Vending company delivery drivers demand owed wages and overtime
Sometimes employers who prioritize their company’s bottom line choose to cut corners by not paying workers their due wages. Delivery drivers often end up feeling pressure from their managers to do more in less time to keep their jobs.
In one such recent case, delivery drivers accused their employer, Compass Group USA, of violating a number of California labor laws. The food service company was sued in the U.S. District Court for the Northern District of California for allegedly underpaying employees and denying them rest breaks and meal periods.
The class action lawsuit includes all workers who were employed as route and delivery drivers in the state from June 20, 2013 onwards. The drivers serviced corporate cafeterias and vending machines throughout California as part of the company’s Canteen brand.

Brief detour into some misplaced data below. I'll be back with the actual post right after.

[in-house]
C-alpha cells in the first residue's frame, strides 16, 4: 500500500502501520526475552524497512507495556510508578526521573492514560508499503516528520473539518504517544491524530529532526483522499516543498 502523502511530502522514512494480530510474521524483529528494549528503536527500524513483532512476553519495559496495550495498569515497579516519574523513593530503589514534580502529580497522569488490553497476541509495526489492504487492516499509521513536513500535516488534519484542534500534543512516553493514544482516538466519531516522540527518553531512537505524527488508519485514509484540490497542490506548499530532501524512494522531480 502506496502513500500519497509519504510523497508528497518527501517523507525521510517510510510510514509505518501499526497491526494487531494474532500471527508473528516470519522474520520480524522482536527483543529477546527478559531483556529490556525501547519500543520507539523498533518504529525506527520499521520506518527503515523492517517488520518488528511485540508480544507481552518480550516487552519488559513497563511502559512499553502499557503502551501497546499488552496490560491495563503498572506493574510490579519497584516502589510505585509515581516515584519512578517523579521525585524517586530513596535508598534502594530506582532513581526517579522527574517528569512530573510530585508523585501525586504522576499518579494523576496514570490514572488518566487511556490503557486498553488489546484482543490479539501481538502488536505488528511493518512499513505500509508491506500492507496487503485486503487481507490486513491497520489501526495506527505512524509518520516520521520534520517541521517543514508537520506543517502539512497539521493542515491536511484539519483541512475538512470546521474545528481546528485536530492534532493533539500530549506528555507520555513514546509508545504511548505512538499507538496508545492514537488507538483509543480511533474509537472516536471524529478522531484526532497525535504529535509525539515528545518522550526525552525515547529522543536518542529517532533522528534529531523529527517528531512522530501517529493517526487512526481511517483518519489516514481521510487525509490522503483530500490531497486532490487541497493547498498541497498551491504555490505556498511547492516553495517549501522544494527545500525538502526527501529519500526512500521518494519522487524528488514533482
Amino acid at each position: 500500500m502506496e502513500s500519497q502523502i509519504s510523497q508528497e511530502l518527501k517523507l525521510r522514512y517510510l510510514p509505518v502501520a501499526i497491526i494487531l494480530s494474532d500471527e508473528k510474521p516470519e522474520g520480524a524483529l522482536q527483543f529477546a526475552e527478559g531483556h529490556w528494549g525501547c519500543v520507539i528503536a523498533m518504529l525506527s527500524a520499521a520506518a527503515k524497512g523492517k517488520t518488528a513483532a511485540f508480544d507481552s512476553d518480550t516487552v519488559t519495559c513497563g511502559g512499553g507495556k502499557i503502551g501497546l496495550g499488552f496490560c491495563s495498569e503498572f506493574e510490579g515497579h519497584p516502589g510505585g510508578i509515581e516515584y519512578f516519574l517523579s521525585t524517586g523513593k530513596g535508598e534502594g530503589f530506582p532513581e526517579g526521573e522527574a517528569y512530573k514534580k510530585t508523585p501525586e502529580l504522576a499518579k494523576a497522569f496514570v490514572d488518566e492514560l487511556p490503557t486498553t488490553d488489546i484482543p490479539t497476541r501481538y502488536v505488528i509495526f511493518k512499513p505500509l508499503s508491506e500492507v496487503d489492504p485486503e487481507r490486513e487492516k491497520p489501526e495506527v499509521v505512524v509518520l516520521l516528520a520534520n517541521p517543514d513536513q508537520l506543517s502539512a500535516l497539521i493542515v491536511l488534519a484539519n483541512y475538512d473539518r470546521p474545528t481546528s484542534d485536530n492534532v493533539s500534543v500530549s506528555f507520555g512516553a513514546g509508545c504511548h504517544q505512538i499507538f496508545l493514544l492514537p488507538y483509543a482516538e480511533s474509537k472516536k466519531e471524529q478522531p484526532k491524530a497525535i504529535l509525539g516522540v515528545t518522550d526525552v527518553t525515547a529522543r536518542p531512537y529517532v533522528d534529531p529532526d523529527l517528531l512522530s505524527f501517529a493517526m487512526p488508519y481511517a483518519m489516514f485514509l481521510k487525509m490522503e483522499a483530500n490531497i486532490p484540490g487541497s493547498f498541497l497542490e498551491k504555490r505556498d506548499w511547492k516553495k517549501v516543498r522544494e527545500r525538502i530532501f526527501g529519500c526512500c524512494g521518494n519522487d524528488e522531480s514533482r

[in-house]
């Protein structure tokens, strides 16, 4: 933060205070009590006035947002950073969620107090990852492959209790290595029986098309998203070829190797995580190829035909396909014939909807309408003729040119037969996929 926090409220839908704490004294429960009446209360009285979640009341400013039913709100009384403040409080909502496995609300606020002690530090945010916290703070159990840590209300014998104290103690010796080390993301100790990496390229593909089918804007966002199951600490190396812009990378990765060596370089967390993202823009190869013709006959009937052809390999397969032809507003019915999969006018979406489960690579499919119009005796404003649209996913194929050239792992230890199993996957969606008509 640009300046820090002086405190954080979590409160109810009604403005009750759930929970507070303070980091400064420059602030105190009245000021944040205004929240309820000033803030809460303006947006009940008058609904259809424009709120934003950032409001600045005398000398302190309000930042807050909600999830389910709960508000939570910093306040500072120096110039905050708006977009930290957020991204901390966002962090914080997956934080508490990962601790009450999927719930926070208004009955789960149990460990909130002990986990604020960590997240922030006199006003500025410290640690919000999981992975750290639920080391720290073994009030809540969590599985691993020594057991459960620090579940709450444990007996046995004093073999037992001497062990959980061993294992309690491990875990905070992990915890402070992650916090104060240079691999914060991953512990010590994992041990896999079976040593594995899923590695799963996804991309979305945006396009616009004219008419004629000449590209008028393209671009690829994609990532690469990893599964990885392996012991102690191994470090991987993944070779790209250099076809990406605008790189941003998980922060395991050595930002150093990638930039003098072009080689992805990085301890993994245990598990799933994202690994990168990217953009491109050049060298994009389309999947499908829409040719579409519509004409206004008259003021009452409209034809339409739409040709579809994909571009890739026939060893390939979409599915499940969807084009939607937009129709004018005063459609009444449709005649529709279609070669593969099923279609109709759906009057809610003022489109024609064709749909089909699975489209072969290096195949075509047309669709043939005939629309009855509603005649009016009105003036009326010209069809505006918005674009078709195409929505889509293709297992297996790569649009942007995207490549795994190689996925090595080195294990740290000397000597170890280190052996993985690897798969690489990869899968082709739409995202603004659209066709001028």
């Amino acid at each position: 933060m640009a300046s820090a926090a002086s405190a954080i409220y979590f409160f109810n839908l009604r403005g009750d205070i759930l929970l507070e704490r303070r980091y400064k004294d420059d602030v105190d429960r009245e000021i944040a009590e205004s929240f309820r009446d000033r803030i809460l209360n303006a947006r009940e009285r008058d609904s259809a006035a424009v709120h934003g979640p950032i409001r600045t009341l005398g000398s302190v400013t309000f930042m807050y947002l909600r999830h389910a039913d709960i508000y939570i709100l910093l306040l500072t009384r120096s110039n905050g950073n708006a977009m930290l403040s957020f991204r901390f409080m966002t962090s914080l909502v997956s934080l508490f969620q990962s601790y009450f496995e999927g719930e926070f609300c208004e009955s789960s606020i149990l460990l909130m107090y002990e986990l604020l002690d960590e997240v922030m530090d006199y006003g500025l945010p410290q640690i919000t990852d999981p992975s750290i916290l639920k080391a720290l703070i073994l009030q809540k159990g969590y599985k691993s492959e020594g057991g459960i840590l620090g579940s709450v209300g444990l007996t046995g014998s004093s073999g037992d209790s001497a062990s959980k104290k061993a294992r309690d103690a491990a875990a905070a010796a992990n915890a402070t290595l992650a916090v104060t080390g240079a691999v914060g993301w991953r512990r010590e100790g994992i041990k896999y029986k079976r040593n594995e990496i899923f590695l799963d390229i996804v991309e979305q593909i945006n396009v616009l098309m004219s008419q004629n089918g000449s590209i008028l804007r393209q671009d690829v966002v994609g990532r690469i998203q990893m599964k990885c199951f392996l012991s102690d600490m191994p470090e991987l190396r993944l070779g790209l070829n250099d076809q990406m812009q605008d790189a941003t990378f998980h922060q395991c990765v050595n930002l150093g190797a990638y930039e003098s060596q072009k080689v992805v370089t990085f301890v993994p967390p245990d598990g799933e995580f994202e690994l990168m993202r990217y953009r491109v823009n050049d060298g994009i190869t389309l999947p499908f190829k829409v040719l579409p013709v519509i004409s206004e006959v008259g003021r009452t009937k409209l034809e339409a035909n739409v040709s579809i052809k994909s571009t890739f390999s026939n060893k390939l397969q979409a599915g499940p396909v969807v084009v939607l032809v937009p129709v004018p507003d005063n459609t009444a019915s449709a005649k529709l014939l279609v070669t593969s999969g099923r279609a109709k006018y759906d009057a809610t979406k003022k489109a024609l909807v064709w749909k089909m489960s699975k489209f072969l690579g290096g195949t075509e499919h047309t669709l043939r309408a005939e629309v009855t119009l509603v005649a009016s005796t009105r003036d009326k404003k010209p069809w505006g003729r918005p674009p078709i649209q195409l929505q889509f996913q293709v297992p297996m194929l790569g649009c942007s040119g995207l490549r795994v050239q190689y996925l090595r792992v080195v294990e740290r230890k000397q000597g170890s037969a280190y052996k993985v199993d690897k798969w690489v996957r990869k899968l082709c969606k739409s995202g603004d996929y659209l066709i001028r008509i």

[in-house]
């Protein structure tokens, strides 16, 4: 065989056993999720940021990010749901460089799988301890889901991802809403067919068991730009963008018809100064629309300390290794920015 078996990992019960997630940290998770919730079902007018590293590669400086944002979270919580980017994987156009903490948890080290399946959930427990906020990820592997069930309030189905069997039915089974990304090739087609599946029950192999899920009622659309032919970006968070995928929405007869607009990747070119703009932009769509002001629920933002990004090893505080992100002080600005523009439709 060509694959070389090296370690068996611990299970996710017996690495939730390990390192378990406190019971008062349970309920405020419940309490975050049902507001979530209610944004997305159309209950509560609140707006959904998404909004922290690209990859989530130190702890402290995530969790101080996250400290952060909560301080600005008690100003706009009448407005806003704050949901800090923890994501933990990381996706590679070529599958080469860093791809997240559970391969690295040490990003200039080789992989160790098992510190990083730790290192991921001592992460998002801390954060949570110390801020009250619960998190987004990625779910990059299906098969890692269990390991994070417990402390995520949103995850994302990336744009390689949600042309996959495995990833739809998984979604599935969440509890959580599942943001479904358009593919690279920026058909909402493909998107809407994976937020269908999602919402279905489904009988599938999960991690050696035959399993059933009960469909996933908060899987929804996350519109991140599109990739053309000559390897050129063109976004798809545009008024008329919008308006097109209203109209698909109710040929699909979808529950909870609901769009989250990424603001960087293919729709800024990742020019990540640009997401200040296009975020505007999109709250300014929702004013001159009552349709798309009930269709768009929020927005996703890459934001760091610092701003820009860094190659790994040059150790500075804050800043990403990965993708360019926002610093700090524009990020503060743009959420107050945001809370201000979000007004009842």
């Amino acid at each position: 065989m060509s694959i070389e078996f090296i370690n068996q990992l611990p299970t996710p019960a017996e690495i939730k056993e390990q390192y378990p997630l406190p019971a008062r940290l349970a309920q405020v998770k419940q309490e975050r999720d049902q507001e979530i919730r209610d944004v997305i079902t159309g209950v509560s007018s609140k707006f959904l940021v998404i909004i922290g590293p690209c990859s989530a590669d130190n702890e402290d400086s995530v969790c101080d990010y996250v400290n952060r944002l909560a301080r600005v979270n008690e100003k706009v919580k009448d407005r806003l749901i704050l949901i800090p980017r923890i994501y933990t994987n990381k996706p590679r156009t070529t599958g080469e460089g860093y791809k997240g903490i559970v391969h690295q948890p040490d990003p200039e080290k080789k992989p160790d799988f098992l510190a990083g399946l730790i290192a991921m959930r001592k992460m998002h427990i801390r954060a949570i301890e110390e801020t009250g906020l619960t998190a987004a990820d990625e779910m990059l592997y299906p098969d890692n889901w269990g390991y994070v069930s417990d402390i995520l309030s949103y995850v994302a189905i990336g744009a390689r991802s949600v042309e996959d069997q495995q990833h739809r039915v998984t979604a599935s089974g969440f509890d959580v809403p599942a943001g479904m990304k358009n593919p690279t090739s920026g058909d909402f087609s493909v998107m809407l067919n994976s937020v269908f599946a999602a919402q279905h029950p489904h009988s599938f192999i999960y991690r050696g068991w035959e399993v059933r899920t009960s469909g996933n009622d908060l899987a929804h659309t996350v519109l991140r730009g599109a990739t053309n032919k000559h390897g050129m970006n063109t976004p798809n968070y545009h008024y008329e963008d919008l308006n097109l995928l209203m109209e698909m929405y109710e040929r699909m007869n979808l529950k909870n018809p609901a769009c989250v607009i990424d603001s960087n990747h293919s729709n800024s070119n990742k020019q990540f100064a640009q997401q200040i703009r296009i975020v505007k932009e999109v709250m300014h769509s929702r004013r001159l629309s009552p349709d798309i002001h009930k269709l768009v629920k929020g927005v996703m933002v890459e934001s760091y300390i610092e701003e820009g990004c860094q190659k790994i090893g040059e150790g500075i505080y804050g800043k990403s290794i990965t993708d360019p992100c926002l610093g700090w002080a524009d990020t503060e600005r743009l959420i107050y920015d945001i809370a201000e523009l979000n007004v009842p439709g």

According to the complaint, Compass Group did not pay minimum wages, commissions and overtime. Employees were also not reimbursed for company-mandated cellphone use, nor were they paid for off-the-clock work both before their shifts began and after they ended. In addition, the company failed to keep proper records of the hours they worked.
“Because of Compass Group’s labor practices, the hardworking route and delivery drivers … have lost out on wages, reimbursements and other compensation due under California law,” said the attorney representing the proposed class. They are pursuing damages for lost earnings.
All employers are legally responsible for making sure their employees are paid the wages they are owed. Unfortunately, wage and hour violations can occur at small companies and large corporations alike. A…
Please note McCormack & Erlich is not handling this class action lawsuit. This blog post is simply reporting the case.
All employees have the right to a workplace that is free from sexual harassment. There are numerous things employers can do to tackle sexual harassment at work, such as having a system…
California struggled with devastating wildfires in 2018. The state now faces the daunting task of figuring out how to manage its forests so that such large-scale disasters do not occur again in…